Fish gotta swim, birds gotta fly… and sometimes, Mothers have to turn it over to the Fates.
So when my oldest announced/asked if she and a group of friends could rent a cabin for a couple of days, I said, “have fun. Be responsible.”
Flashback: my brother was the adventurous one. He’s the one who proposed our trip to California where, if we both took the class, we would get a discounted rate on“Bodyguard Training Bootcamp”. I had led a perfectly Polly Anna existence up to that point. It was time to sow some oats. So of course, I said, “when do we leave?” I put in my two-week's notice, quit my job, and "loaded up the truck to (make a run) to Beverly... Hills, that is."
Present day: So my oldest child (is it pertinent to state that this is a female child?) and a small group of friends, (also female), plotted and planned. They made lists of responsibilities. They divvied up meal preparation, they facebook chatted about the trip for a month. They arranged the cabin rental, (being too girly for camping, or even glamping), they scheduled time off from work… and I bit my tongue. I wiped sweat from my brow. I re-read my books on “Choice Theory”. I assured other parents that it would be okay. They were responsible kids…
Flashback: My brother, his (then) girlfriend, and I hit the road in a pick-up truck with a Coolwhip container full of quarters – a gift from my Mom so we could call home – and we drove from Virginia to California. It took three and a half days with one stop-over at the Grand Canyons. (They look fake.)
Present day: The day of the girls' planned trip, my husband took off work, so we could drive to the cabin ahead of the girls to ensure it was a safe place. The cabin was palatial by “cabin” standards: a fireplace, outdoor grill, wrap around porch/deck, rocking chairs, cabin furniture, one bedroom with two bunks (four beds for four girls) and another spare room with a queen-sized bed that would remain unused. I checked the closets for ax murderers. I mapped the location of the nearest emergency phones. (No cell service).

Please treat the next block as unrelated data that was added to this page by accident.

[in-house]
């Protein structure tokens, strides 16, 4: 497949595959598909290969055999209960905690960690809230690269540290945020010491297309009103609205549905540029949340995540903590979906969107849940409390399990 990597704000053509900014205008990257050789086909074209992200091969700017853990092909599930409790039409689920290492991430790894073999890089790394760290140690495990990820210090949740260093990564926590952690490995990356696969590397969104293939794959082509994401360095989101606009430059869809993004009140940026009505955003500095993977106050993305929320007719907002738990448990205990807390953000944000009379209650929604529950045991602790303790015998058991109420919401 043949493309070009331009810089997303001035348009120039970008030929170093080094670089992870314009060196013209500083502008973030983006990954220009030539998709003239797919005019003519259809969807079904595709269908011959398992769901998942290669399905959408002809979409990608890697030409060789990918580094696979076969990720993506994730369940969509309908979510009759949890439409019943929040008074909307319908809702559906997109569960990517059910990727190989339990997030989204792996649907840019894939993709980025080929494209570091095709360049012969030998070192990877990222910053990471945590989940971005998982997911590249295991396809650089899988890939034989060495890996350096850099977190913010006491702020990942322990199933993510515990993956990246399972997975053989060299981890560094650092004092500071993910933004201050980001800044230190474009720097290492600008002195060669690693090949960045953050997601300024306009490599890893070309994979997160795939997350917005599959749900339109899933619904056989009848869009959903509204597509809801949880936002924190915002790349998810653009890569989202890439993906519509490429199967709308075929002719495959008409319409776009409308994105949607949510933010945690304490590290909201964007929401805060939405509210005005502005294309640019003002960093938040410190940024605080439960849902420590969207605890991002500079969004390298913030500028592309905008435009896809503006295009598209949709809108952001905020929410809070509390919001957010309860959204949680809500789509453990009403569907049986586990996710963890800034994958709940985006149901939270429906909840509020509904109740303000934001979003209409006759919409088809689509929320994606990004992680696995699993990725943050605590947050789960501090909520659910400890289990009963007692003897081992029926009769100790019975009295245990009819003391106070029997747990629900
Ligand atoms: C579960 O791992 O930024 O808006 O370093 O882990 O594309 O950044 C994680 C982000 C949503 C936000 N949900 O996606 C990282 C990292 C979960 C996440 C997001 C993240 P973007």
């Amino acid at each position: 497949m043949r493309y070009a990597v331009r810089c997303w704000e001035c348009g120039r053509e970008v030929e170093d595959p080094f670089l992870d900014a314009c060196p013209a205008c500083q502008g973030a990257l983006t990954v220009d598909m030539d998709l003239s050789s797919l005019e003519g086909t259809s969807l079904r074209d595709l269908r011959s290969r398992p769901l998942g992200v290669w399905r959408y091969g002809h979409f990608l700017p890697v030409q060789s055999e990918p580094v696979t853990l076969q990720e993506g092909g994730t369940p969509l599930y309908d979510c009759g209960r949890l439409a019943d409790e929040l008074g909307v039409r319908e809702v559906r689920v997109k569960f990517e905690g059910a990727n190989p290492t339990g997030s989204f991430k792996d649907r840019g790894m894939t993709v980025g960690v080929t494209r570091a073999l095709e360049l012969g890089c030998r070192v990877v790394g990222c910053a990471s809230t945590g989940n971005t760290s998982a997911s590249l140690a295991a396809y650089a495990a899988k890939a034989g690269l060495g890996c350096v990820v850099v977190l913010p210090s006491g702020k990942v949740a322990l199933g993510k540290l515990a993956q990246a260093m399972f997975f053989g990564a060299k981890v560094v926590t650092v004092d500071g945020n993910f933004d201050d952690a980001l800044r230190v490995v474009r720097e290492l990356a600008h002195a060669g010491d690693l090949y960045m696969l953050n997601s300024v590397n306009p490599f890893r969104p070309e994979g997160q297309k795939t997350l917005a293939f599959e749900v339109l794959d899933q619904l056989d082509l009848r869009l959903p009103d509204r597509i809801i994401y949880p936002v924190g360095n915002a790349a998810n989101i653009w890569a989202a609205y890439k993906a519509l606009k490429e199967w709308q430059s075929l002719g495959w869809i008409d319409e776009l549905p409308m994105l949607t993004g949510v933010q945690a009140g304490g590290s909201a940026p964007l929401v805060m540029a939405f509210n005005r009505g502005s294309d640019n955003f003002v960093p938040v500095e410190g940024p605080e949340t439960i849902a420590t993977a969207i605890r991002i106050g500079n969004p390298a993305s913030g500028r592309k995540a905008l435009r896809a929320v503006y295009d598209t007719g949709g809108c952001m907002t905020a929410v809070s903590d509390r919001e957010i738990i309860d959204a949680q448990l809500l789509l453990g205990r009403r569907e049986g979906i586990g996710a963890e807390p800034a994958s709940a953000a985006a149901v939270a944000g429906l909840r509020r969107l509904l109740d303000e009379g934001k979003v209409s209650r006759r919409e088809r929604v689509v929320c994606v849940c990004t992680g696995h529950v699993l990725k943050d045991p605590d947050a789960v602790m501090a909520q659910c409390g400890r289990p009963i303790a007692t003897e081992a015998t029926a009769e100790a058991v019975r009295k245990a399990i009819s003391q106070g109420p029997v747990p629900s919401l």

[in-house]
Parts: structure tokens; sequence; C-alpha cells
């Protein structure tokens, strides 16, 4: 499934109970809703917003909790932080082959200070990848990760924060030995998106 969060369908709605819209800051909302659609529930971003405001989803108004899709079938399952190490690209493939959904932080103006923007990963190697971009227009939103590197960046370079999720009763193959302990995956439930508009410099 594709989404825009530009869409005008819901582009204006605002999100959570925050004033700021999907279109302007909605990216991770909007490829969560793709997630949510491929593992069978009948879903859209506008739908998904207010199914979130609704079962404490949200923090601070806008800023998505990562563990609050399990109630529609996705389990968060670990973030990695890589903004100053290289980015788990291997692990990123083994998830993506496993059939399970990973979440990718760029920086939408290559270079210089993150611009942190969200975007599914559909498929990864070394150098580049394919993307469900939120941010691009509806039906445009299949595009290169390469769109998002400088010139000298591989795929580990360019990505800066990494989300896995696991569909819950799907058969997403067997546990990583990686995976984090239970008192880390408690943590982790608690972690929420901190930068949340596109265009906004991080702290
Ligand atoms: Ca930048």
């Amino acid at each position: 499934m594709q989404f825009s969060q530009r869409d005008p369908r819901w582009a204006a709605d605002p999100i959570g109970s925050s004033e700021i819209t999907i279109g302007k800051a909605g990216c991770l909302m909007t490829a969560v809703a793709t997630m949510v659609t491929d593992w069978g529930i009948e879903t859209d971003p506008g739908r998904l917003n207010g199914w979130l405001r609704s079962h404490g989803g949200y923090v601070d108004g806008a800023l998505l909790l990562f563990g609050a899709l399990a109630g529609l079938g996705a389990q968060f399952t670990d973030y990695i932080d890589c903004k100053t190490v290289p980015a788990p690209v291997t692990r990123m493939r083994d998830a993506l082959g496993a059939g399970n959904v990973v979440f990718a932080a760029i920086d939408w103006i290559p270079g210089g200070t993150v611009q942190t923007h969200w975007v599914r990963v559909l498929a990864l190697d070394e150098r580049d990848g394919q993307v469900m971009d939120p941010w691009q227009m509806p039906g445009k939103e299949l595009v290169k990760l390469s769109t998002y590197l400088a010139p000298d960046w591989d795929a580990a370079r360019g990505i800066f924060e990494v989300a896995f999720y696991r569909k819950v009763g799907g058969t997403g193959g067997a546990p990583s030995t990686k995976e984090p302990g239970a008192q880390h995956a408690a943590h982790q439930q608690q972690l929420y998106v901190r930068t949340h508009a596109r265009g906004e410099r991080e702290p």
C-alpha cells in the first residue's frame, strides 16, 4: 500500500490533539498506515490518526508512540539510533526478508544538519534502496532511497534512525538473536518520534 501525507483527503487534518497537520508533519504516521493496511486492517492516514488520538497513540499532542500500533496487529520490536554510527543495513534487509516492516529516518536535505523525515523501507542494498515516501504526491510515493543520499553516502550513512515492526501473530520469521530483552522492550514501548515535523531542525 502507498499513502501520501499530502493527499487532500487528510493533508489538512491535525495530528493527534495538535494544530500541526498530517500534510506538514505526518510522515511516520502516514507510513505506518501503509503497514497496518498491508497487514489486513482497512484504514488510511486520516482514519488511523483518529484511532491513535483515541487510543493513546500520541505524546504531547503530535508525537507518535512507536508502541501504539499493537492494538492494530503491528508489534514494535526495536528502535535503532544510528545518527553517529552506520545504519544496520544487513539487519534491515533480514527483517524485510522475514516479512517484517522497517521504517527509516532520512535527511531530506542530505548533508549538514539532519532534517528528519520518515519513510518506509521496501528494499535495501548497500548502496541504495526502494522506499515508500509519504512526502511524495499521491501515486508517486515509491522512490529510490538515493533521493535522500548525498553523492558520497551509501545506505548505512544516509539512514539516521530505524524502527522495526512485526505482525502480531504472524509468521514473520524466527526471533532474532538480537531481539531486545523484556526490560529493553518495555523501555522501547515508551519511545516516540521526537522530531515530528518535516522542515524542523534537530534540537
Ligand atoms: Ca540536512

Flashback: My brother’s girlfriend, (later to be his wife) visited with her relatives in California, hung out on the beach with cousins. My brother and I sat in classes to learn about high-risk situations and worst case scenarios. We drove cars – really fast – from which we fired weapons. We spun cars 180+ degrees. We shadowed a small-time local politician and his family with loaded weapons strapped to our hips.
Present day: For two days, I had no contact with my child and her friends. I waited for reports of her safety and received second party accounts of text messages the other mother received from her daughter who did have cell service if she stood on the porch, on one foot, with her phone extended far out over the railing. I put my hand over my mouth in fear for her safety in simply imagining it.
Flashback: We drove home from California. My future sister-in-law had to fly back in order to get back to work on time. I had to drive, for four days, with my brother. We barely survived not killing one another.
Present day: I received a broken call. The fire had been extinguished, but the cabin was filled with fire extinguisher debris. No one was injured, but the place was filled with smoke – enough smoke that when windows and doors were opened, the elderly couple in a nearby cabin came out to ensure that the fire department didn’t need to be dispatched.
And for four hours, four young adults worked to clean the one-inch of chemical dust that covered the kitchen. That’s four girls, working four hours, or 16-hours worth of cleaning performed for two nights of vacation.
My oldest child is still in bed. She had to go straight from her “vacation” to work – where they asked her to come in early and work late. She did this gladly - probably for the rest. Why couldn’t my child want to do something normal? Something safe? Like Bodyguard Training Bootcamp? Why?